The first and still greatest master of mental seduction was Socrates. To him the best marks were callow youth, those who were young and inexperienced. It is much easier to manipulate an unformed and inexperienced mind.

But Tom Friedman is not a youth; he is sophisticated and highly intelligent. Still, his writing retains a boyish enthusiasm that would be charming if it were age appropriate. As it is, after a while his golly-gee flourishes become cloying.

What is a newspaper columnist's vulnerability? That one is easy. When you are a commentator, sitting in the stands describing the way others are playing the game, your heart's desire may very well be to be down there in the arena.

Columnists are perfectly aware of the strengths and weakness of the people they write about. If they are not sufficiently aware of their own weaknesses they will desire, above and beyond all else, to be players. What could be better than reporting the news? Why, being the news.

How did Obama discover that Tom Friedman would be the perfect mark? Easy. He probably read, and probably remembers, a column Friedman wrote in 2002, one that you probably also remember. Link here.

We all remember this column because we all experienced a collective cringe of embarrassment watching the naive Tom Friedman being played by the Saudi Crown Prince.

If you do not remember, Friedman was in Saudi Arabia interviewing Crown Prince, now King, Abdullah. Friedman was discussing his own proposal for Arab-Israeli peace when the crown prince interrupted him by exclaiming that Friedman must have been reading his mind.

In fact, he told Friedman Abdullah had in his desk a copy of a speech outlining his proposals for peace in the Middle East. Better yet, they were exactly the same as Friedman's ideas.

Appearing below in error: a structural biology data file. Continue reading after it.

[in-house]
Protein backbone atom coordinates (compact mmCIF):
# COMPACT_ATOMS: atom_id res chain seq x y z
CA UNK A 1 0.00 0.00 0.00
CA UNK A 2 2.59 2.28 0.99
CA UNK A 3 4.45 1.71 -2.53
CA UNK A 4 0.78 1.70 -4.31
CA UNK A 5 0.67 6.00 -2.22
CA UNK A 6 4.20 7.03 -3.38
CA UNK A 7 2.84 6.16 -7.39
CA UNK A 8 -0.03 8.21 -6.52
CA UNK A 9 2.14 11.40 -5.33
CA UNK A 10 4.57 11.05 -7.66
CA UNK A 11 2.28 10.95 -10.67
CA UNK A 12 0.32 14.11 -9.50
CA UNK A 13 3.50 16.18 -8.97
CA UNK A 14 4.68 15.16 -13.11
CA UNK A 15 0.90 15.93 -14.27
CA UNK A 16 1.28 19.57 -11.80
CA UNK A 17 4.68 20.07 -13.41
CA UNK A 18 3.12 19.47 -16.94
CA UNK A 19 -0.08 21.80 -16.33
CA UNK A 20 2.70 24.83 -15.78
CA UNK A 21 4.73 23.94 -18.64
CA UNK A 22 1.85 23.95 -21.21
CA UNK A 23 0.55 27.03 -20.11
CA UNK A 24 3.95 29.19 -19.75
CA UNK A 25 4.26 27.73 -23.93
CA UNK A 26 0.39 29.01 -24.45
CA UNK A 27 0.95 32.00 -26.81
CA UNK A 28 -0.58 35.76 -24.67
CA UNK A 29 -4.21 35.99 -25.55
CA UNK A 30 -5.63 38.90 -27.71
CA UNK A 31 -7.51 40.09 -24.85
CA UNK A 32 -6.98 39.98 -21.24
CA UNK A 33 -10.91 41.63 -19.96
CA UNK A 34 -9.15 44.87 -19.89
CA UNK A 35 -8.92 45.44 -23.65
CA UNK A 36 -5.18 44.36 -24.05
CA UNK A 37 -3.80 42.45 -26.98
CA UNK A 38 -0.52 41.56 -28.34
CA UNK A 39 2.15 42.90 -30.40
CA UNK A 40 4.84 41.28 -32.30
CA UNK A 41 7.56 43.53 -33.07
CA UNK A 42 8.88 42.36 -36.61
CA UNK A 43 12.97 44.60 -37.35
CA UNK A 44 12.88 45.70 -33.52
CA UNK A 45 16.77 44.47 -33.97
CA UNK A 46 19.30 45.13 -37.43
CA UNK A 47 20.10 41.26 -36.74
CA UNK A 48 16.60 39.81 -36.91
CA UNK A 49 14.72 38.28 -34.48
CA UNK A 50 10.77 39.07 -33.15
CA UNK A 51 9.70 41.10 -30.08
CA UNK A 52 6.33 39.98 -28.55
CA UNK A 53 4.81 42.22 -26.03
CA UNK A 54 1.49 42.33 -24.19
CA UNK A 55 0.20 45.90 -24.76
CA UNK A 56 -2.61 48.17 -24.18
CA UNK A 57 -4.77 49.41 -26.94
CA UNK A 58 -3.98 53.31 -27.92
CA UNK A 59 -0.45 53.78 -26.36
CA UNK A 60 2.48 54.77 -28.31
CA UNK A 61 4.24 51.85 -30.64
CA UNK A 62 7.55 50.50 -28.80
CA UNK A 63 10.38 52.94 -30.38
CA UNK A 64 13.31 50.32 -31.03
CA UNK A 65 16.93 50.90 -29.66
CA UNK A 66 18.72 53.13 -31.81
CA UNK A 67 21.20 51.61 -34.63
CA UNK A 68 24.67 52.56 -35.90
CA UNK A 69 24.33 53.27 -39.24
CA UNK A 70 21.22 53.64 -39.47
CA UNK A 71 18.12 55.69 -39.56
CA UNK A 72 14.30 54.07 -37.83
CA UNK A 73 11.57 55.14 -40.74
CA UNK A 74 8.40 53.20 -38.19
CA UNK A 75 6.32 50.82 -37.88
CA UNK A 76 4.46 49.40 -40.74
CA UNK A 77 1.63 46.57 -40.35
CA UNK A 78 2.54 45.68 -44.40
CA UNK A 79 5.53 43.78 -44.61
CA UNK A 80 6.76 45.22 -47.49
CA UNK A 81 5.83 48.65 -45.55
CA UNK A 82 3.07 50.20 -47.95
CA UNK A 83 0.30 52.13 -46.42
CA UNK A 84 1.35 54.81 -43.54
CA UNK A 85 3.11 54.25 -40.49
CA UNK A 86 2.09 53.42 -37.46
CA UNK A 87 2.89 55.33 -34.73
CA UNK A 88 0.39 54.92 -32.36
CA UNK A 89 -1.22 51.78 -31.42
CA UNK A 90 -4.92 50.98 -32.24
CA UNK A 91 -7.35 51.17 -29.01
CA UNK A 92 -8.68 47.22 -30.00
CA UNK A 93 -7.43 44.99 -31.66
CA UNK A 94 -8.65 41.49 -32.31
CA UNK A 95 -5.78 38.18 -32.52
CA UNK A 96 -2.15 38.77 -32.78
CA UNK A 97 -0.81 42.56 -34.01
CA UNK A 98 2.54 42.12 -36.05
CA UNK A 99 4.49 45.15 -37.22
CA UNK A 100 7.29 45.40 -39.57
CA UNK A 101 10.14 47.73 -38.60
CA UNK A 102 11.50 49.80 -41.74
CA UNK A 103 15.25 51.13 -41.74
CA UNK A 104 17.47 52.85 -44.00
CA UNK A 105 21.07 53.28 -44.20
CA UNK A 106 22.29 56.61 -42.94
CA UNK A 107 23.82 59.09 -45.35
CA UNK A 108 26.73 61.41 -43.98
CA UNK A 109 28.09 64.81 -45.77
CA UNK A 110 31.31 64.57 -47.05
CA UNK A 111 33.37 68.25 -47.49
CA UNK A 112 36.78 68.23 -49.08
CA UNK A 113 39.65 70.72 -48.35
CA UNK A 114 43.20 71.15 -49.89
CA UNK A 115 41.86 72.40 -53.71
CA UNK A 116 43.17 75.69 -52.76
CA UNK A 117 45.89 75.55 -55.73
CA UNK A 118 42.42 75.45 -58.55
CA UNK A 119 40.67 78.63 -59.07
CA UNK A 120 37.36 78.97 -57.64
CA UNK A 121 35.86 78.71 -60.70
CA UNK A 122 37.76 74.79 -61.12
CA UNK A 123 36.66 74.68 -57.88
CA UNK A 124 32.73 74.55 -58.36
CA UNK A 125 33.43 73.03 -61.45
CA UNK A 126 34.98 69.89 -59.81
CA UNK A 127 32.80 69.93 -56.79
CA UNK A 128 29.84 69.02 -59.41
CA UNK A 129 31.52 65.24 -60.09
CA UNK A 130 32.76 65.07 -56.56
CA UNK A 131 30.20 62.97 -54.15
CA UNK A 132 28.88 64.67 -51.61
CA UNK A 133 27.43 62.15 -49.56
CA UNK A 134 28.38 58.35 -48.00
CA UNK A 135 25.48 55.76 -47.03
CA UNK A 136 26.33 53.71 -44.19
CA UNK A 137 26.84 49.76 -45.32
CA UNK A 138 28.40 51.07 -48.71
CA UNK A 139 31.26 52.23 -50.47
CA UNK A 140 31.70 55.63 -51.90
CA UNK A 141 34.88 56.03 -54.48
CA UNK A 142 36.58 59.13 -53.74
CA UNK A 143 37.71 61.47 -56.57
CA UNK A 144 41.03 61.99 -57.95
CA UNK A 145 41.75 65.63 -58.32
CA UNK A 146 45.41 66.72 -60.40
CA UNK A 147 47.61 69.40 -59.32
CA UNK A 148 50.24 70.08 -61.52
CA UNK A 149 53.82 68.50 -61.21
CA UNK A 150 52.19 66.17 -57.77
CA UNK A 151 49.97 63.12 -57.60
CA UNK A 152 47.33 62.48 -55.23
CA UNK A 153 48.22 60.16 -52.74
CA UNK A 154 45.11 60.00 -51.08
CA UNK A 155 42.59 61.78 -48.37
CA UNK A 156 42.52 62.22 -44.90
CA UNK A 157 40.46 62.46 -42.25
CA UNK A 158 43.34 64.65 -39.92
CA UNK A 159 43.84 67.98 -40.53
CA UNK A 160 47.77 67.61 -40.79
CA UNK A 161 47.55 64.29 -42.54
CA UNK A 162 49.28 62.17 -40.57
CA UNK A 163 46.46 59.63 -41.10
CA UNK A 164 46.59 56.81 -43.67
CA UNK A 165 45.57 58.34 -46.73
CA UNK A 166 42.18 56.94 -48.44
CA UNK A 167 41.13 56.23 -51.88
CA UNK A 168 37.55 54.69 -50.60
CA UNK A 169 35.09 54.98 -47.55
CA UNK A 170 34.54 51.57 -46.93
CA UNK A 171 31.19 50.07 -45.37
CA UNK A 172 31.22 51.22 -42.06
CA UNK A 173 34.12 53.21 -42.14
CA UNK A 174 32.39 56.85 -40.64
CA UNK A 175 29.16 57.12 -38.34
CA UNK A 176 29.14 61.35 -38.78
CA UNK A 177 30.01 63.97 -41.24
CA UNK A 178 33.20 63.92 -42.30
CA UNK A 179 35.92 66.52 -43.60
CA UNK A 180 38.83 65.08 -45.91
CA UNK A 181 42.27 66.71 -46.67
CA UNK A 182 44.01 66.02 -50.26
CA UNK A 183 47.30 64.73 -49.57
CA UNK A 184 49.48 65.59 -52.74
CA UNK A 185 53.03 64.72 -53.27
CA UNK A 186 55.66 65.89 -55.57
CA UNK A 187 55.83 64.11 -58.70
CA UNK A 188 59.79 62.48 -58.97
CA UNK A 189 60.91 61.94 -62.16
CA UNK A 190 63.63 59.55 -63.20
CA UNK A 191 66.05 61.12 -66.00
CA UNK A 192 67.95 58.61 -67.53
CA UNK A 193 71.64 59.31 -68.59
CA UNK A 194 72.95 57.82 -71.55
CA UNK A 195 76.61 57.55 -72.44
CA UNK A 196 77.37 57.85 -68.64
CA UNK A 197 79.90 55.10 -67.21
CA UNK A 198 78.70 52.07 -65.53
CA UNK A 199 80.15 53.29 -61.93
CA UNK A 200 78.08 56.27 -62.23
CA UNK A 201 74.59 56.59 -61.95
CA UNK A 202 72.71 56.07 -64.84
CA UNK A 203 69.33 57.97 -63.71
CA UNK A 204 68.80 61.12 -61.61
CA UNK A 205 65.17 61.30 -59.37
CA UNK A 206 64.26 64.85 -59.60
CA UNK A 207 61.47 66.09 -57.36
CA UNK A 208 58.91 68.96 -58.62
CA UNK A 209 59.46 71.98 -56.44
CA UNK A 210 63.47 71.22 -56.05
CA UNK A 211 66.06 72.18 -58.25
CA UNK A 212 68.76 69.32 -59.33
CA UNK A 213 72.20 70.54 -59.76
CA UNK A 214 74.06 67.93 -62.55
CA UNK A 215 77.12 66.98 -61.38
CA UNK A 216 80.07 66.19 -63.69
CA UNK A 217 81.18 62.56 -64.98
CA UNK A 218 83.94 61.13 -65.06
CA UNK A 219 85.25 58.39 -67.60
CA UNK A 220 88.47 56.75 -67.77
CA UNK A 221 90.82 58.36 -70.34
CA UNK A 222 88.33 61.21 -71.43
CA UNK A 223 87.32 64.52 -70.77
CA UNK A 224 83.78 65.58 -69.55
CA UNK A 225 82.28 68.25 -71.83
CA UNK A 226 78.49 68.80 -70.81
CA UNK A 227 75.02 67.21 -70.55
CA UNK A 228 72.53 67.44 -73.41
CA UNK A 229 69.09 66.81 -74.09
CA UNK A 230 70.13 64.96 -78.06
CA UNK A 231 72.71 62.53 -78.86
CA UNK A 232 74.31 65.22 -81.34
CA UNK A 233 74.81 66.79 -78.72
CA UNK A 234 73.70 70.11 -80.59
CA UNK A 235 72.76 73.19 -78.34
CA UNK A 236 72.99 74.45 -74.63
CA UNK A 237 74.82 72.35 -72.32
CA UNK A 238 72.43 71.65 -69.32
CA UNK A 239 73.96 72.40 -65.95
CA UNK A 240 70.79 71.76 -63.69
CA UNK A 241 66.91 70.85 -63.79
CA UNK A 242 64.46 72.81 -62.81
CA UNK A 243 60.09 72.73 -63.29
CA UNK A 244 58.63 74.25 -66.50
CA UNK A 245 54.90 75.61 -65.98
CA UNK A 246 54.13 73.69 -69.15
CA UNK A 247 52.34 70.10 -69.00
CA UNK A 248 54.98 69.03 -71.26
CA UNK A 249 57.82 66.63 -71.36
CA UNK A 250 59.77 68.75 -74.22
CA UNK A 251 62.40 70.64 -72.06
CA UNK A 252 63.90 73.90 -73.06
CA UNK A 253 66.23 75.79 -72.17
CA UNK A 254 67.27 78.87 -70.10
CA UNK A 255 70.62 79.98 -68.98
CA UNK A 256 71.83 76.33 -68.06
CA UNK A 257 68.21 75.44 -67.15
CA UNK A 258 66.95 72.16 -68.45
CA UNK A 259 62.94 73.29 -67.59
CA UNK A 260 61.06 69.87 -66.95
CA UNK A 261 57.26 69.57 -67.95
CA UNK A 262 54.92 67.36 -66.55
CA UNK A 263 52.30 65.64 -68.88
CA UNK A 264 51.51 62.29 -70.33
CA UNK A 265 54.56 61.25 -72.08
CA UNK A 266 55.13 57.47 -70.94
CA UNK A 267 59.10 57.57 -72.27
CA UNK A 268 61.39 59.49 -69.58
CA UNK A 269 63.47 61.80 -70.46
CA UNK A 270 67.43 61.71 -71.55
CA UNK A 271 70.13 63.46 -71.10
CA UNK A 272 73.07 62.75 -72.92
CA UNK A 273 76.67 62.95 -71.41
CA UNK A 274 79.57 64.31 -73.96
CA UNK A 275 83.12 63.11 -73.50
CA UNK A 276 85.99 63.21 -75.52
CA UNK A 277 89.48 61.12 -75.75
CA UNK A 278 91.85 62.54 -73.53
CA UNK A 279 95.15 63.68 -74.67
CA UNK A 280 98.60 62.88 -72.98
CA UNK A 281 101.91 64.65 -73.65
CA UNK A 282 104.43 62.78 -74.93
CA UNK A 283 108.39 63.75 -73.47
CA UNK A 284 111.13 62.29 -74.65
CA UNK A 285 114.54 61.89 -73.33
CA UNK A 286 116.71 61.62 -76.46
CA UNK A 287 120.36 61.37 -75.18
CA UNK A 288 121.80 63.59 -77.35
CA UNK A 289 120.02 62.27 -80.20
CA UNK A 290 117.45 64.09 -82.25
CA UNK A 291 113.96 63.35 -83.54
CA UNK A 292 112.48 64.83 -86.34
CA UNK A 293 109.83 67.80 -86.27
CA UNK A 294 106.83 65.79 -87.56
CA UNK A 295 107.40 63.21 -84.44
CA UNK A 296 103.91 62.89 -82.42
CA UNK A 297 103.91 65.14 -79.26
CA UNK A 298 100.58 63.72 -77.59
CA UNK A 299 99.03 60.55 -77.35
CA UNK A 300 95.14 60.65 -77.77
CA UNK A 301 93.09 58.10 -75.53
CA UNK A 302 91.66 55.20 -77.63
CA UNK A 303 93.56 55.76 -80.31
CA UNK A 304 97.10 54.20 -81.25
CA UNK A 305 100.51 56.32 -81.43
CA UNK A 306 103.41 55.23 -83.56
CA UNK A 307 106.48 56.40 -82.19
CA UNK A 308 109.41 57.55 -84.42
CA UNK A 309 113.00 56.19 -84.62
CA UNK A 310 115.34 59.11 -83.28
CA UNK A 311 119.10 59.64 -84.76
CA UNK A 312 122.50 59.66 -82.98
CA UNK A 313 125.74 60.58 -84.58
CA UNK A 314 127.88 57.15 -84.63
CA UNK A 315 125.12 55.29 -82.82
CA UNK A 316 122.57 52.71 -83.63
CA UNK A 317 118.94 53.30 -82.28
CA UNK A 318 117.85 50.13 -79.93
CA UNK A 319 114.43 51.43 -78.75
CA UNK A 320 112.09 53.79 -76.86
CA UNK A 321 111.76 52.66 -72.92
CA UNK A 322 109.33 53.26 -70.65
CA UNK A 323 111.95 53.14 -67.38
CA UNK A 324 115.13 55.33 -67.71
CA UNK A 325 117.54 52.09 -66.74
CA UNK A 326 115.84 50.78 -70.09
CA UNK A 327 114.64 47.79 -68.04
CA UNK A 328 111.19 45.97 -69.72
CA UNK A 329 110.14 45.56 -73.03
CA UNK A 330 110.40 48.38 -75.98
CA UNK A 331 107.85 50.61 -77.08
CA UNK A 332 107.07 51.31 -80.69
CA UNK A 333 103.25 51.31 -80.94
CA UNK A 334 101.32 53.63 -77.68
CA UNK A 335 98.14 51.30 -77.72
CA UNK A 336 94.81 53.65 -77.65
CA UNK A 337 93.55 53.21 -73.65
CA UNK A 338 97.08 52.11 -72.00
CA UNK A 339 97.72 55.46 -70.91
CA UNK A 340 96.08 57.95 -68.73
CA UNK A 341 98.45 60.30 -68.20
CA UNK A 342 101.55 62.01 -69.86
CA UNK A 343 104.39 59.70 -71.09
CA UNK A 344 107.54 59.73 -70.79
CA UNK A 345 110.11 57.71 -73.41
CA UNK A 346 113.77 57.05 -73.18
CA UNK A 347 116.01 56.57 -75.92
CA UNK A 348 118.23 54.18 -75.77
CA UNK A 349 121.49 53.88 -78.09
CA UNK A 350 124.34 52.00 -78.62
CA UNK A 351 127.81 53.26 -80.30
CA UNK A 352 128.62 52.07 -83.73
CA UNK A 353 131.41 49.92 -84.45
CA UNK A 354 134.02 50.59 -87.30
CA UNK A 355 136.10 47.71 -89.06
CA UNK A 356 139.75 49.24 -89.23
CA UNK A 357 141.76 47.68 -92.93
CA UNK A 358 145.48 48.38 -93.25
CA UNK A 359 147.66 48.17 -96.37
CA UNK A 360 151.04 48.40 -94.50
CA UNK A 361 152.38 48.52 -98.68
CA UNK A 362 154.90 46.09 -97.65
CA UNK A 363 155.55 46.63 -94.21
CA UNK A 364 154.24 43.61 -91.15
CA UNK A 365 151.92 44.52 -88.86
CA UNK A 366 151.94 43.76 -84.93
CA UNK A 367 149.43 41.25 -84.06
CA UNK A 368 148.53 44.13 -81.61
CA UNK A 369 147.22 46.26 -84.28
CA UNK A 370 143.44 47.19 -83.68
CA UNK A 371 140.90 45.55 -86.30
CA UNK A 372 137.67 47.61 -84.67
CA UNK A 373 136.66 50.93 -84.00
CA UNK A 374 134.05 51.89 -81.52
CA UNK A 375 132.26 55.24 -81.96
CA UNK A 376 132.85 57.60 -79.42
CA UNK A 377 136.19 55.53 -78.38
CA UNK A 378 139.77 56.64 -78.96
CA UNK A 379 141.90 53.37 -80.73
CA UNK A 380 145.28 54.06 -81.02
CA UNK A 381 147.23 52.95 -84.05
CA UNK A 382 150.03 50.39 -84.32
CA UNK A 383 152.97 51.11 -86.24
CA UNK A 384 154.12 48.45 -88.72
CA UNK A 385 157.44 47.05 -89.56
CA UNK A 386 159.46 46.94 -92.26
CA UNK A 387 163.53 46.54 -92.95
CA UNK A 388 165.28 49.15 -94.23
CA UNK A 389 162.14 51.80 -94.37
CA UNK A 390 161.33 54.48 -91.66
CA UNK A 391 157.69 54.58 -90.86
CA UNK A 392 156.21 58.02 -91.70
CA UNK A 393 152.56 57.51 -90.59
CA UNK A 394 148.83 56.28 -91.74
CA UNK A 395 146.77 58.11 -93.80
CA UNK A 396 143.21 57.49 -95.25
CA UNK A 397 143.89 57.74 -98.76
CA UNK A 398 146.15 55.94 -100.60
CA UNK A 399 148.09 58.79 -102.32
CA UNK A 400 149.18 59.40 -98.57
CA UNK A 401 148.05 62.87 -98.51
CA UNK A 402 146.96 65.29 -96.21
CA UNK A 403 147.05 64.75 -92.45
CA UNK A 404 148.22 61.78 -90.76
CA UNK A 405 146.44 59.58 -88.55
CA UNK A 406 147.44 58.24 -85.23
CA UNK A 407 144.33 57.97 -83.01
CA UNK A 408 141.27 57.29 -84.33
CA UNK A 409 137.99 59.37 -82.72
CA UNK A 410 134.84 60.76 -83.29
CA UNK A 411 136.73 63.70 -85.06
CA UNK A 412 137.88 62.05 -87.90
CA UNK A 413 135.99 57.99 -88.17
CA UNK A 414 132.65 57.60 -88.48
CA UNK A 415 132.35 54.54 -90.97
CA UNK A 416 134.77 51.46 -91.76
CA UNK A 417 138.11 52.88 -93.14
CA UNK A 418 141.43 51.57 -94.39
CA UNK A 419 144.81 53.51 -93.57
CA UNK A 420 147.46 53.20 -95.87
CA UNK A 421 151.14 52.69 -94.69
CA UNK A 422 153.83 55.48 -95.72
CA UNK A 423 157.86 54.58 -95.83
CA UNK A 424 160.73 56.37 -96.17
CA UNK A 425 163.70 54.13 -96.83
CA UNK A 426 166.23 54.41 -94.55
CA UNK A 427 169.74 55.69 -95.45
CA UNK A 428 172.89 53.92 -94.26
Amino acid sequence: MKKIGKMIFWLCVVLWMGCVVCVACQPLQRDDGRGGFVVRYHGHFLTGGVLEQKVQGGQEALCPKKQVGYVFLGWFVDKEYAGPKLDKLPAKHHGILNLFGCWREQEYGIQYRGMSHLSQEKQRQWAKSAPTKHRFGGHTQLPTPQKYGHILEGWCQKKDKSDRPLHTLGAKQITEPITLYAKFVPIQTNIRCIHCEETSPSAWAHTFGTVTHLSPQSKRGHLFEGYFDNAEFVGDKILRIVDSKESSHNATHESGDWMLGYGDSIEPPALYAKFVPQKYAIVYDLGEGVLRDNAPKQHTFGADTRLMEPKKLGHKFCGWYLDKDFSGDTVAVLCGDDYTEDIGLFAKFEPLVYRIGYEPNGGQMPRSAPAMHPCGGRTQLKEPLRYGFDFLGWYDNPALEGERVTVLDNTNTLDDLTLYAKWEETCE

Obviously, it was a transparent ploy, an effort to enlist Friedman's support by making him part of the story.

Friedman's joy at being elevated to the role of player in the process, induced him to offer his readers a dramatic portrayal of his seduction by Crown Prince Abdullah.

Keep in mind that one of the basic principles in any seducer's manual is the assertion that he and his mark are thinking the same thoughts, or that they have achieved a level of intimacy, soulmate-dom where they can complete each other's sentences. Anyone who suggests that he can read your mind or who exclaims his amazement at your ability read his is probably involved in a confidence game.

We are obliged to notice that that Friedman's colloquy with Abdullah did not lead to peace in the Middle East. And we should also note that his proposal and Friedman's were not the same. Abdullah's insistence on a right of return for Palestinians made his proposal markedly different from Friedman's.

Besides, if you think that the Crown Prince of Saudi Arabia, the leader of one of the most oppressive and anti-semitic regimes on the planet, is going to take an American Jewish columnist into his confidence... then you do not understand the way politicians seduce the minds of unsuspecting journalists.

Sometimes you can overcome confidence tricks if you remember who you are and where your are.






1 comment:

Mike said...

The description of the method of seduction is entirely accurate, one thing being left out though, in this case the players do think much alike, like progressives. The media is largely eager to propel the progressive agenda. They have bought the precepts wholly without really examining the history these policies. Had they researched appropriately, nothing would sway them to this movement, except a corrupt hope to benefit by being in the upper elite of it.